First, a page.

The artist as user: the problem with UGC in the new Copyright Act

As I am preparing my course Cultural Production & the Law.  I am setting aside a class to discuss user generated content.   A refrain from anyone who has heard me speak knows that I do not see the utility of this provision. 

In Teresa Scassa's article:

The UGC exception in Bill C-11 touches only a subset of UGC,

and characterizes the “user” in UGC as one who makes use of the

copyright-protected works of others. This is not without its own

difficulties. In the first place, it perpetuates the myth that the regular

creator” does not borrow from or use the works of others. They may

not do so quite so explicitly, but the contemporary creative context is

rife with examples of appropriation both from the public domain and

from copyright-protected works.

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Further, by emphasizing the “use”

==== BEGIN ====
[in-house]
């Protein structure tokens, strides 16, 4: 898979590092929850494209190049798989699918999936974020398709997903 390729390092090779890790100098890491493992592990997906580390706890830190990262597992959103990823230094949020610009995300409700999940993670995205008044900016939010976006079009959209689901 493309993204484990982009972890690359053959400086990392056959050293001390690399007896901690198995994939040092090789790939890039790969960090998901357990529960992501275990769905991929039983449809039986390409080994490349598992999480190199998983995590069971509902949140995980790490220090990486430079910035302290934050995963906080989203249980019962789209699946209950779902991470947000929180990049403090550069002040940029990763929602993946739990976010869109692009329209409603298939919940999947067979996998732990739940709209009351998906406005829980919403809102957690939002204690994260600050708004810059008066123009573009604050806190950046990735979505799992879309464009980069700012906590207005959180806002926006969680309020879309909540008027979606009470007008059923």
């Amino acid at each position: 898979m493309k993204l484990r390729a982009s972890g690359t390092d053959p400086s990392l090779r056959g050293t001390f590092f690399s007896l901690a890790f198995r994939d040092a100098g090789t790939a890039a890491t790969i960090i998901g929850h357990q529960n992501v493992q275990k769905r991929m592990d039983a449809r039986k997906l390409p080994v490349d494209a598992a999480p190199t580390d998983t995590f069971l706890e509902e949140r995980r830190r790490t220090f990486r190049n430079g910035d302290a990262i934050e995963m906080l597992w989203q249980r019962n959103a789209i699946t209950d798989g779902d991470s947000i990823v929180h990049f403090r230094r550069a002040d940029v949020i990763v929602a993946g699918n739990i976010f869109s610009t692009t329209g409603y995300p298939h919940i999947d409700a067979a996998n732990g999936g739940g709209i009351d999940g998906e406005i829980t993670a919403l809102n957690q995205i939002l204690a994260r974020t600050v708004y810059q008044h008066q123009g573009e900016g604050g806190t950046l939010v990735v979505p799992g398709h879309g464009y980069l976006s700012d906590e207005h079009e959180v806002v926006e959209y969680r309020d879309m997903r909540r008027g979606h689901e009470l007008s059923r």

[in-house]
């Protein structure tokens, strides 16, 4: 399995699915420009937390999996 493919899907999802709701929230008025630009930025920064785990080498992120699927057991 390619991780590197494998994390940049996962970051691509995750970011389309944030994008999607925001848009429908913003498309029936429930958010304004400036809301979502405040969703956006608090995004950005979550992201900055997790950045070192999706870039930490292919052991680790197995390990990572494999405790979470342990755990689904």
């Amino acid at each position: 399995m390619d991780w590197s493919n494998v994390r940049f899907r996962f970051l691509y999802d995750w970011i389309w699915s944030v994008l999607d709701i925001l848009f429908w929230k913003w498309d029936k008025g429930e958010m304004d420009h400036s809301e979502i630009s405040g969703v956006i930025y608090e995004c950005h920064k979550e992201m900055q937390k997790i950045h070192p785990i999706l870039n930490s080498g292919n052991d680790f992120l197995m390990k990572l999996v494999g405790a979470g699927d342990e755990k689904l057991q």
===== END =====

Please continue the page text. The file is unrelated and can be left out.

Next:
of the works of others, it constructs UGC as a more parasitic activity

than perhaps it deserves to be. Some UGC may be highly creative,

innovative and transformative.

Sacassa comments betray what is I think a commonly misunderstood and continually misapplied assessment of what borrowing from others and appropriation is.  There is a big difference. 

One of the problems with the copyright taxonomy is that artistic expression and software coding are found protected by the same stature.  Those who write about technology do not often understand much about art, its histories and the purposes o which legla regulation has been put.  All art builds on what has come before it but that it not the same as saying appropriation which is an intentional act.